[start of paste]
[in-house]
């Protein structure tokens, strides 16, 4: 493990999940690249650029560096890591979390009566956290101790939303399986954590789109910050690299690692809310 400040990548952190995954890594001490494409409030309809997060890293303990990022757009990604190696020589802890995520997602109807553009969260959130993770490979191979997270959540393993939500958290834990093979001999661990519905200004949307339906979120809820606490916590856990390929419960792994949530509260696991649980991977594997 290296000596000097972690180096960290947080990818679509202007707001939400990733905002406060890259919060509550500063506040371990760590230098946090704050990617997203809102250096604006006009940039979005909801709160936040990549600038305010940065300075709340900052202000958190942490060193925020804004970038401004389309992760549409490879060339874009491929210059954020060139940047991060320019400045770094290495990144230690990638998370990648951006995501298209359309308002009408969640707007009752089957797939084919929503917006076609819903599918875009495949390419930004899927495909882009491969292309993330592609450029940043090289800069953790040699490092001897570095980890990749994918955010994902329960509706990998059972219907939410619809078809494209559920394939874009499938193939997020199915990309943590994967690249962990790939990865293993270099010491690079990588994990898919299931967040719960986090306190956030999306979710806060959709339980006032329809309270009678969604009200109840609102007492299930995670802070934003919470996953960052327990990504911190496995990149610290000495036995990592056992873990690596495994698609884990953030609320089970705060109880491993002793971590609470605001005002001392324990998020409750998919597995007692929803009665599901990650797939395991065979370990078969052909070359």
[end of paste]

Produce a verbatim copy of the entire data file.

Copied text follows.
[in-house]
């Protein structure tokens, strides 16, 4: 493990999940690249650029560096890591979390009566956290101790939303399986954590789109910050690299690692809310 400040990548952190995954890594001490494409409030309809997060890293303990990022757009990604190696020589802890995520997602109807553009969260959130993770490979191979997270959540393993939500958290834990093979001999661990519905200004949307339906979120809820606490916590856990390929419960792994949530509260696991649980991977594997 290296000596000097972690180096960290947080990818679509202007707001939400990733905002406060890259919060509550500063506040371990760590230098946090704050990617997203809102250096604006006009940039979005909801709160936040990549600038305010940065300075709340900052202000958190942490060193925020804004970038401004389309992760549409490879060339874009491929210059954020060139940047991060320019400045770094290495990144230690990638998370990648951006995501298209359309308002009408969640707007009752089957797939084919929503917006076609819903599918875009495949390419930004899927495909882009491969292309993330592609450029940043090289800069953790040699490092001897570095980890990749994918955010994902329960509706990998059972219907939410619809078809494209559920394939874009499938193939997020199915990309943590994967690249962990790939990865293993270099010491690079990588994990898919299931967040719960986090306190956030999306979710806060959709339980006032329809309270009678969604009200109840609102007492299930995670802070934003919470996953960052327990990504911190496995990149610290000495036995990592056992873990690596495994698609884990953030609320089970705060109880491993002793971590609470605001005002001392324990998020409750998919597995007692929803009665599901990650797939395991065979370990078969052909070359």